South Africa will undoubtedly leave Green Park the happier of the two sides after a mind-numbingly tedious game illuminated only by the incandescence of Virender Sehwag's strokeplay. For India, it continues a worrying trend: since January 2003, they have won only one of seven Tests on home turf.
Three of those matches, including this one, were played on sloth-like pitches, which neutralised pace and spin alike. And touring teams that traditionally arrived here with knees knocking at the prospect of an examination by spin thrived on surfaces where wicket-taking was hard as the labours of Hercules.
New Zealand comfortably thwarted the Indians at Ahmedabad last year, and then had the satisfaction of enforcing the follow-on in a Mohali Test remembered mainly for some wretchedly slow batting. And after a pitch of dubious quality produced a low-scoring thriller against Australia at Mumbai, the task of squeezing the life out of Test cricket was resumed at Green Park.
It's a terrible indictment of the manner in which cricket continues to be run in India that the best crowds in the world - the total attendance here surpassed what many countries manage in an entire three-Test series, and easily outstripped the three-men-and-dog attendances for India's much-hyped series in Pakistan - are given such short shrift. Instead of calling for heads to roll from the pitches committee, they cheered and barracked every little incident, right to the bitter, anticlimactic end. If Test cricket is alive today, part of the reason is because of the passion it can still inspire in India - and matches such as these will only result in legions of spurned lovers.
Ray Jennings and the team he has been tending with love and care will take much encouragement from this result, having been reckoned by some to be little better than cattle ready for the slaughter in India's spin-abattoirs. Like New Zealand a year ago, the South Africans have impressed many with their diligence and application, and the manner in which they have confronted external realities that can so often derail tours of the subcontinent.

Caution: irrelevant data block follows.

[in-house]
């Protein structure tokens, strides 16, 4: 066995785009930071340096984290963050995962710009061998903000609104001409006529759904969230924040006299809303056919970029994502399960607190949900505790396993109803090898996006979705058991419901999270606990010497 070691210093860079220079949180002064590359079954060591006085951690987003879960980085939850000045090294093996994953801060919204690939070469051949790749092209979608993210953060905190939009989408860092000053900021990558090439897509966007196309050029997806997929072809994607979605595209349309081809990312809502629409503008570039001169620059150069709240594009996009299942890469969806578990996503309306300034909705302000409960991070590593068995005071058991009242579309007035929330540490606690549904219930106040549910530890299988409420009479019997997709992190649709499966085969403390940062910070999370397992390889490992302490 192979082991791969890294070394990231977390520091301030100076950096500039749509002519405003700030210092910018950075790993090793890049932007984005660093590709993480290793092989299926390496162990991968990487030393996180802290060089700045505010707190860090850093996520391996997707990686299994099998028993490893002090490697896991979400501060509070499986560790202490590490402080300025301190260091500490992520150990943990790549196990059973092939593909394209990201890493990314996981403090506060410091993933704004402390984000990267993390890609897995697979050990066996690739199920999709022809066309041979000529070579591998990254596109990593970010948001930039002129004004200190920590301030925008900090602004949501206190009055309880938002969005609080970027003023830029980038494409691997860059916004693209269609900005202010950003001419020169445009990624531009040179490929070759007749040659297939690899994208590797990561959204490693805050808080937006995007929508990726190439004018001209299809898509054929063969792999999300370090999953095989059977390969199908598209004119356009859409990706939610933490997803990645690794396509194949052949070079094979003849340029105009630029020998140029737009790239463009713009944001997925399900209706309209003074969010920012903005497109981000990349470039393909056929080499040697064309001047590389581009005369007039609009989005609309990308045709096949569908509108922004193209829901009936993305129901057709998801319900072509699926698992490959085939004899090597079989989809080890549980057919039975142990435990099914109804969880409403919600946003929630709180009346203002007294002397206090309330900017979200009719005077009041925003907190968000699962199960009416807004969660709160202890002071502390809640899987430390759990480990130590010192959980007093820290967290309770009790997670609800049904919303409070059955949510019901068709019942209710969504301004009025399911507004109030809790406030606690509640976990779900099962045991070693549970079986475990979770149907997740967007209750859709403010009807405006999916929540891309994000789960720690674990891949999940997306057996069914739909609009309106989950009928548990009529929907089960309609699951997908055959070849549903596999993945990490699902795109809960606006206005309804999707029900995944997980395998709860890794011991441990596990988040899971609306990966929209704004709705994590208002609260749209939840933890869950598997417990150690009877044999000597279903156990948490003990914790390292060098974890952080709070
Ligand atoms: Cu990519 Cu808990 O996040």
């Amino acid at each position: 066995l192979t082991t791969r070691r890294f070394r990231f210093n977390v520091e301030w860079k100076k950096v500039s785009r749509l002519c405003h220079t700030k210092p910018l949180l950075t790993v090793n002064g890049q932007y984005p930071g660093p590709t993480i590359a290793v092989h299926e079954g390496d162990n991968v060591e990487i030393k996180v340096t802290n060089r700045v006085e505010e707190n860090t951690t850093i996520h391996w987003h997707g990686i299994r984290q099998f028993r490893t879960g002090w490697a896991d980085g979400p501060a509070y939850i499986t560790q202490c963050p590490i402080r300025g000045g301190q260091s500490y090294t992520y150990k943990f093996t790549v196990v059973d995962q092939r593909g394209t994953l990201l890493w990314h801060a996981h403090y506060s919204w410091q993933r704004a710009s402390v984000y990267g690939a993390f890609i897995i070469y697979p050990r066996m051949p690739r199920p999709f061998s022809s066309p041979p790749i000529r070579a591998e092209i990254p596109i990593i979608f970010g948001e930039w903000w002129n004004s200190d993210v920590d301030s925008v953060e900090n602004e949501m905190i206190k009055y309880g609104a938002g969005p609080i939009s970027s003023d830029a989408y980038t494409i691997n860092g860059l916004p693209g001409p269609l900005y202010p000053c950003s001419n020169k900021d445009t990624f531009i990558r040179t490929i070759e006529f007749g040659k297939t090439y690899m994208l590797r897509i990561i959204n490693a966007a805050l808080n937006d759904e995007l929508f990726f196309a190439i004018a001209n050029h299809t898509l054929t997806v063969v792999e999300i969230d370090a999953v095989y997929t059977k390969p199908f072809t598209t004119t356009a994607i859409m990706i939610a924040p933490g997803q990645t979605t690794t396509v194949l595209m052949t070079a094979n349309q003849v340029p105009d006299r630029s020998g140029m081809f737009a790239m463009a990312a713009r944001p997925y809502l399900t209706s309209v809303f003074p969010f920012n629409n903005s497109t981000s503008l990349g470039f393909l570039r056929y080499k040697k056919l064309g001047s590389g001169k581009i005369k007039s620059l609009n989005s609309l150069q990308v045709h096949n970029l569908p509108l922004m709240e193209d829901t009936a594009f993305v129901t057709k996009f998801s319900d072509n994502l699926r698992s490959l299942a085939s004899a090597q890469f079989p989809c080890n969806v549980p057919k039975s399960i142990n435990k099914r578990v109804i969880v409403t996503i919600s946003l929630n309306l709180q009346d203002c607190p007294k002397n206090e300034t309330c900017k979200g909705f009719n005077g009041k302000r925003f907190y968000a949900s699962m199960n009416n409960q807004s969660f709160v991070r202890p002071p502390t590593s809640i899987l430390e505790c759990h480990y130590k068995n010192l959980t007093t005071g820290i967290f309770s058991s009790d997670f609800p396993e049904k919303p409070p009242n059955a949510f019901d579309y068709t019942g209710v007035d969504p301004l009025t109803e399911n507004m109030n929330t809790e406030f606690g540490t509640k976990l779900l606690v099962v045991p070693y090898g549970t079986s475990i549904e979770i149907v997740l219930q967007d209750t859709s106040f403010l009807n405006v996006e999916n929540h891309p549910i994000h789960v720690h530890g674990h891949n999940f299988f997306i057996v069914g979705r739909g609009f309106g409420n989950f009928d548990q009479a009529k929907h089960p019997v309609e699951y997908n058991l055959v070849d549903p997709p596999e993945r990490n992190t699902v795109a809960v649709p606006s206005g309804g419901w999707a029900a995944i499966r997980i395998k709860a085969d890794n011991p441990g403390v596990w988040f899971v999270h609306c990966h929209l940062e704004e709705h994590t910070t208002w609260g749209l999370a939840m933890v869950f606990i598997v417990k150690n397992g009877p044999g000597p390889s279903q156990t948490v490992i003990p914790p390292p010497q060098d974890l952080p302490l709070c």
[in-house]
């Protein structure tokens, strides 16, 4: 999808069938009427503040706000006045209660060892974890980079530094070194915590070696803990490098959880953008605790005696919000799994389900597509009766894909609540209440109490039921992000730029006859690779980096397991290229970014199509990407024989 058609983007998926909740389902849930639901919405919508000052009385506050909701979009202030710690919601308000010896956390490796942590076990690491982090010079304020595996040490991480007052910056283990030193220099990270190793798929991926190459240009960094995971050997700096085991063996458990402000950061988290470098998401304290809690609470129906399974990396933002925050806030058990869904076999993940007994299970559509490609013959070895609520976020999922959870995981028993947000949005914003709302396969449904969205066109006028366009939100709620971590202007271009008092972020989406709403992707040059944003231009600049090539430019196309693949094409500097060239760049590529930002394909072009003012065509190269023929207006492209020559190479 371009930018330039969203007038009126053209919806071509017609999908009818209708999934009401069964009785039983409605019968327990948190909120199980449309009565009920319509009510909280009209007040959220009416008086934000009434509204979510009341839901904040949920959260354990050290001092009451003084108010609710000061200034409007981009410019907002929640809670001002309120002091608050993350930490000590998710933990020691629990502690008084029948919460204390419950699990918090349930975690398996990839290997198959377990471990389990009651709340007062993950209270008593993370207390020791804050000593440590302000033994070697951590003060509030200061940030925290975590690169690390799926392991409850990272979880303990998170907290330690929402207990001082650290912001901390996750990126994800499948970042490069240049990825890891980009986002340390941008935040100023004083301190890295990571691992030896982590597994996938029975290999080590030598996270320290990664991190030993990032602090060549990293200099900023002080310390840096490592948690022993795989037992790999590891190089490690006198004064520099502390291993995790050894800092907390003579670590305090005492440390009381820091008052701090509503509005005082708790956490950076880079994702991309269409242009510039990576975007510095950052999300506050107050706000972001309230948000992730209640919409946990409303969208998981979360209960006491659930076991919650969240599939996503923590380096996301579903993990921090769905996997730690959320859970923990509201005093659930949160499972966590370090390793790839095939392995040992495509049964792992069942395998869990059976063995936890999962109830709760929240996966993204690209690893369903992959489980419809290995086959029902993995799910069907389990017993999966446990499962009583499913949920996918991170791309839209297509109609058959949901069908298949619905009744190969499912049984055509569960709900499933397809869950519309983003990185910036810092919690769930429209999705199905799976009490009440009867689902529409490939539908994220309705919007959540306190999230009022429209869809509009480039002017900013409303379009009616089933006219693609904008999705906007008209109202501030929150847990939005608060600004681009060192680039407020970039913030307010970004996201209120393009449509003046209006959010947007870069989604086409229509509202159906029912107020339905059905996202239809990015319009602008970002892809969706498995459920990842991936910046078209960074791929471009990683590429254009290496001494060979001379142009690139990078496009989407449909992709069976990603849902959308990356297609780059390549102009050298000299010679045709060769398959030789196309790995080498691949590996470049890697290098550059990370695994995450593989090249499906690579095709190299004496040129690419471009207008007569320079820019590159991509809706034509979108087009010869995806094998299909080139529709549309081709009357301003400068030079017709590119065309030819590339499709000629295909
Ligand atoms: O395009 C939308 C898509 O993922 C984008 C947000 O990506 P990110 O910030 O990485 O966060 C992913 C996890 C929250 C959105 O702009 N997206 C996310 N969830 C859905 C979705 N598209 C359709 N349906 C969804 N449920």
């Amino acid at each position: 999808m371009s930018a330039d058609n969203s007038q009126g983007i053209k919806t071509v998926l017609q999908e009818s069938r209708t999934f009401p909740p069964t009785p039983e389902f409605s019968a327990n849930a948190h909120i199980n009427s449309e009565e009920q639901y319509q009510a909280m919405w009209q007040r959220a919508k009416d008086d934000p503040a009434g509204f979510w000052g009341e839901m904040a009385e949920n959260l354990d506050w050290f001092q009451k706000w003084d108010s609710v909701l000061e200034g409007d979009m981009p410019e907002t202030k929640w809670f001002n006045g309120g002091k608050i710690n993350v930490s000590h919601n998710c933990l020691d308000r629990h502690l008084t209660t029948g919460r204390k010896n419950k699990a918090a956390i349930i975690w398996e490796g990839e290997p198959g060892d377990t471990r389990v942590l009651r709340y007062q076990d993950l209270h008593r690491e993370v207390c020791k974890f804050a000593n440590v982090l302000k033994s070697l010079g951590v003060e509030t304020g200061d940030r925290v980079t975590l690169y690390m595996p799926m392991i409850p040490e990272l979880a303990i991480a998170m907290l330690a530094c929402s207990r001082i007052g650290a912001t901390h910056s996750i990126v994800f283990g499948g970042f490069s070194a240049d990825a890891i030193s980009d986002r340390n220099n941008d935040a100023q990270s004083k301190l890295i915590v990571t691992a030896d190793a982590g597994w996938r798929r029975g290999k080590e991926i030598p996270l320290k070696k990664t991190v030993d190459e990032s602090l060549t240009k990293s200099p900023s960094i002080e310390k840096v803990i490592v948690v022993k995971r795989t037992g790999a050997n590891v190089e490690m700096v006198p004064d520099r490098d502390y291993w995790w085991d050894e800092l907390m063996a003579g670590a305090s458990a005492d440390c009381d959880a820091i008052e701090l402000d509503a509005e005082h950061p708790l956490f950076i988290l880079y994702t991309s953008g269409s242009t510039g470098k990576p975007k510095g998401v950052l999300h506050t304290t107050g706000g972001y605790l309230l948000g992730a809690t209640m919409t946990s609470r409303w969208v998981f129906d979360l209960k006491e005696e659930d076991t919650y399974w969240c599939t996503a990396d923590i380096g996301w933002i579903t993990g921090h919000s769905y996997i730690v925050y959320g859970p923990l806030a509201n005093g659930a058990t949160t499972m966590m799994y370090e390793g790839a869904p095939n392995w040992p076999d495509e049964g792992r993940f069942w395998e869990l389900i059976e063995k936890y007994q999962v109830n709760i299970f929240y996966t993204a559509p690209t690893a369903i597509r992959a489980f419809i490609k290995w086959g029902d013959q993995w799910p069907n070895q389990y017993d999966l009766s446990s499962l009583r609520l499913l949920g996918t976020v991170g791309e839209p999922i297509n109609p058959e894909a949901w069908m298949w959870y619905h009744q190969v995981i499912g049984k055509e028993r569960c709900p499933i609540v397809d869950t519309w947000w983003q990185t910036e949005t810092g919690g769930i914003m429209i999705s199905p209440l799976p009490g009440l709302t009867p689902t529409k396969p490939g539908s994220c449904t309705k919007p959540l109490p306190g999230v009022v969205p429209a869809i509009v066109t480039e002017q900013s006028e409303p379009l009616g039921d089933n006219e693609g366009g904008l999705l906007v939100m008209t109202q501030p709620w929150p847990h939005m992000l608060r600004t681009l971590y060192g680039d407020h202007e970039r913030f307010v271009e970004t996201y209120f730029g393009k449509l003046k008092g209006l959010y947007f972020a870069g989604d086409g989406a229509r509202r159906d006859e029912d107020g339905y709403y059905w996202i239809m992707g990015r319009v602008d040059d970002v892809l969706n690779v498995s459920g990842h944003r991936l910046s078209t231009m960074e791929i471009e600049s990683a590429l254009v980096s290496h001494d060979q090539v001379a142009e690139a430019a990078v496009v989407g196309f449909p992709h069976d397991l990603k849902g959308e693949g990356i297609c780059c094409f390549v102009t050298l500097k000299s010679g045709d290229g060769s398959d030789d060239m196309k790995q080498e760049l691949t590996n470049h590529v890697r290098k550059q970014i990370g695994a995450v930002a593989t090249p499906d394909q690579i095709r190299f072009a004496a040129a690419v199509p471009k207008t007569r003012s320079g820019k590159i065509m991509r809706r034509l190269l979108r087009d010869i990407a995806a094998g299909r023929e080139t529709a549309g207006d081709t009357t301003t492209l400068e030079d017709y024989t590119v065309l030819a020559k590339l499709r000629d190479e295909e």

For India, the lack of penetration in the bowling when the environment is unhelpful remains a major worry. Except for Anil Kumble, whose demeanour and commitment rarely waver, the other bowlers have yet to master the hard-yakka mentality that gets Australia through every glass ceiling. Too often, petulance and an air of resignation creep in when the going gets tough, and the lack of balance between the heavy-pace ball and the slowly spun one has also been exposed in this home season.
None of India's pace bowlers has mastered the craft enough to toil and prevail in the manner of a Michael Kasprowicz, never mind match the likes of Glenn McGrath and Jason Gillespie. But, that said, it would surely be folly to go in with a three-pronged spin attack on an Eden Gardens pitch that has no great reputation as a square turner.
South Africa themselves look insipid with the ball. Shaun Pollock lacks the pace to be a storm-trooper like Allan Donald in his prime, while Makhaya Ntini's form can be as fickle as the weather in Melbourne. Andrew Hall and Zander de Bruyn appear capable of doing the hard yards, but aren't exactly in the Jacques Kallis class when it comes to being a tourniquet-partnership breaker. Assuming he has recovered fully from his side strain, Kallis will surely have a role to play with the ball at Kolkata.
It was hard to escape the impression, though, that these were two fair-to-middling sides scrapping to restore pride after recent setbacks. And with so much to lose, neither team could summon up the skill or ingenuity required to make something out of a pitch that was a complete cypher.
Dileep Premachandran is assistant editor of Wisden Cricinfo.